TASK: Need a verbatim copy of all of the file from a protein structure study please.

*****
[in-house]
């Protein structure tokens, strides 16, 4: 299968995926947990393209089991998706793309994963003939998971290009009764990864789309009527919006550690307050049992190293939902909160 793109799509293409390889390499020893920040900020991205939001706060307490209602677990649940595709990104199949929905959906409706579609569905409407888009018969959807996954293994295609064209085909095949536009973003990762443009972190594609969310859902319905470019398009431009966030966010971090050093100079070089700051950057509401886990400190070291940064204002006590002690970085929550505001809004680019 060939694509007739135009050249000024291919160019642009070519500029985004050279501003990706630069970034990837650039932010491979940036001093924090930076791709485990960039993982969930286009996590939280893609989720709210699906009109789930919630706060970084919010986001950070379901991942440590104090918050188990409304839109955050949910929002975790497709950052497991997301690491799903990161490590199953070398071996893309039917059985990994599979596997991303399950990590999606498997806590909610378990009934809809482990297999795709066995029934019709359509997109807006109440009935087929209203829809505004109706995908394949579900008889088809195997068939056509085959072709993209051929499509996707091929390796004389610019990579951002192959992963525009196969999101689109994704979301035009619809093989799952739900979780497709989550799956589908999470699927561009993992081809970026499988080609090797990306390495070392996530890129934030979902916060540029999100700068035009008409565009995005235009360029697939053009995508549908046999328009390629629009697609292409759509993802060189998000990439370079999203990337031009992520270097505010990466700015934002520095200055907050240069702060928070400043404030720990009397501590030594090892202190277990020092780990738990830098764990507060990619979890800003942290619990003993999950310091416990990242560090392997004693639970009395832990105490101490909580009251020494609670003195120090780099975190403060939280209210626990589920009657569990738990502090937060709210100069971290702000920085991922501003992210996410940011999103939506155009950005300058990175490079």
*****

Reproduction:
[in-house]
């Protein structure tokens, strides 16, 4: 299968995926947990393209089991998706793309994963003939998971290009009764990864789309009527919006550690307050049992190293939902909160 793109799509293409390889390499020893920040900020991205939001706060307490209602677990649940595709990104199949929905959906409706579609569905409407888009018969959807996954293994295609064209085909095949536009973003990762443009972190594609969310859902319905470019398009431009966030966010971090050093100079070089700051950057509401886990400190070291940064204002006590002690970085929550505001809004680019 060939694509007739135009050249000024291919160019642009070519500029985004050279501003990706630069970034990837650039932010491979940036001093924090930076791709485990960039993982969930286009996590939280893609989720709210699906009109789930919630706060970084919010986001950070379901991942440590104090918050188990409304839109955050949910929002975790497709950052497991997301690491799903990161490590199953070398071996893309039917059985990994599979596997991303399950990590999606498997806590909610378990009934809809482990297999795709066995029934019709359509997109807006109440009935087929209203829809505004109706995908394949579900008889088809195997068939056509085959072709993209051929499509996707091929390796004389610019990579951002192959992963525009196969999101689109994704979301035009619809093989799952739900979780497709989550799956589908999470699927561009993992081809970026499988080609090797990306390495070392996530890129934030979902916060540029999100700068035009008409565009995005235009360029697939053009995508549908046999328009390629629009697609292409759509993802060189998000990439370079999203990337031009992520270097505010990466700015934002520095200055907050240069702060928070400043404030720990009397501590030594090892202190277990020092780990738990830098764990507060990619979890800003942290619990003993999950310091416990990242560090392997004693639970009395832990105490101490909580009251020494609670003195120090780099975190403060939280209210626990589920009657569990738990502090937060709210100069971290702000920085991922501003992210996410940011999103939506155009950005300058990175490079």